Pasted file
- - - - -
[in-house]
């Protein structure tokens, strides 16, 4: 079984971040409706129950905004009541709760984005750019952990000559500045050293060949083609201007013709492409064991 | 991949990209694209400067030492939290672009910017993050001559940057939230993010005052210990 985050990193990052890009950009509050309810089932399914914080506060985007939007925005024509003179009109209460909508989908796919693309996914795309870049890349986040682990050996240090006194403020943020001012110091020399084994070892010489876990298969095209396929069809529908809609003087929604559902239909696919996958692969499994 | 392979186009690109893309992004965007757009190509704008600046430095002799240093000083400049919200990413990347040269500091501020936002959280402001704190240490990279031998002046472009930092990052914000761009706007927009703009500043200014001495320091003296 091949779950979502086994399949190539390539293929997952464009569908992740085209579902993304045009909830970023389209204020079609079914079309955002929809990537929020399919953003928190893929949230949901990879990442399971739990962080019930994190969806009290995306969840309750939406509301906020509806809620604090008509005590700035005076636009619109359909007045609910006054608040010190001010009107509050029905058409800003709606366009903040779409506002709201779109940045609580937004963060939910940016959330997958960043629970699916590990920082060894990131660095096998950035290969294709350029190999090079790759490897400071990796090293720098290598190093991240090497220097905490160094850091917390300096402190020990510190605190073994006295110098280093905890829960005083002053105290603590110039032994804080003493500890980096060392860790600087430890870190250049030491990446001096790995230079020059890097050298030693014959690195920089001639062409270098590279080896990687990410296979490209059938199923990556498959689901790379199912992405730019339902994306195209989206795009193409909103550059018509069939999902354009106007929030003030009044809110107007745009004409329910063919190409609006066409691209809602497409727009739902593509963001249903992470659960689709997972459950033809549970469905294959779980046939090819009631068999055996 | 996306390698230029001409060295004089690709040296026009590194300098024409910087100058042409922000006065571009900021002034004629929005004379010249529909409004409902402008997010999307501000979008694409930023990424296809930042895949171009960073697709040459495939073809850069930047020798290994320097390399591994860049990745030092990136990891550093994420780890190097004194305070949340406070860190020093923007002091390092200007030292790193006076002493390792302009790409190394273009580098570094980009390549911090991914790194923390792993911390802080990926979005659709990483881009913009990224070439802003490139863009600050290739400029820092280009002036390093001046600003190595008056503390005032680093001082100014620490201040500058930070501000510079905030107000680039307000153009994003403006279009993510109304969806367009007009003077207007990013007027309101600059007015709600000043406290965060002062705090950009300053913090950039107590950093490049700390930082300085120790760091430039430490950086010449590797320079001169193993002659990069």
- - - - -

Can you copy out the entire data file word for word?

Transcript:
[in-house]
């Protein structure tokens, strides 16, 4: 079984971040409706129950905004009541709760984005750019952990000559500045050293060949083609201007013709492409064991 | 991949990209694209400067030492939290672009910017993050001559940057939230993010005052210990 985050990193990052890009950009509050309810089932399914914080506060985007939007925005024509003179009109209460909508989908796919693309996914795309870049890349986040682990050996240090006194403020943020001012110091020399084994070892010489876990298969095209396929069809529908809609003087929604559902239909696919996958692969499994 | 392979186009690109893309992004965007757009190509704008600046430095002799240093000083400049919200990413990347040269500091501020936002959280402001704190240490990279031998002046472009930092990052914000761009706007927009703009500043200014001495320091003296 091949779950979502086994399949190539390539293929997952464009569908992740085209579902993304045009909830970023389209204020079609079914079309955002929809990537929020399919953003928190893929949230949901990879990442399971739990962080019930994190969806009290995306969840309750939406509301906020509806809620604090008509005590700035005076636009619109359909007045609910006054608040010190001010009107509050029905058409800003709606366009903040779409506002709201779109940045609580937004963060939910940016959330997958960043629970699916590990920082060894990131660095096998950035290969294709350029190999090079790759490897400071990796090293720098290598190093991240090497220097905490160094850091917390300096402190020990510190605190073994006295110098280093905890829960005083002053105290603590110039032994804080003493500890980096060392860790600087430890870190250049030491990446001096790995230079020059890097050298030693014959690195920089001639062409270098590279080896990687990410296979490209059938199923990556498959689901790379199912992405730019339902994306195209989206795009193409909103550059018509069939999902354009106007929030003030009044809110107007745009004409329910063919190409609006066409691209809602497409727009739902593509963001249903992470659960689709997972459950033809549970469905294959779980046939090819009631068999055996 | 996306390698230029001409060295004089690709040296026009590194300098024409910087100058042409922000006065571009900021002034004629929005004379010249529909409004409902402008997010999307501000979008694409930023990424296809930042895949171009960073697709040459495939073809850069930047020798290994320097390399591994860049990745030092990136990891550093994420780890190097004194305070949340406070860190020093923007002091390092200007030292790193006076002493390792302009790409190394273009580098570094980009390549911090991914790194923390792993911390802080990926979005659709990483881009913009990224070439802003490139863009600050290739400029820092280009002036390093001046600003190595008056503390005032680093001082100014620490201040500058930070501000510079905030107000680039307000153009994003403006279009993510109304969806367009007009003077207007990013007027309101600059007015709600000043406290965060002062705090950009300053913090950039107590950093490049700390930082300085120790760091430039430490950086010449590797320079001169193993002659990069």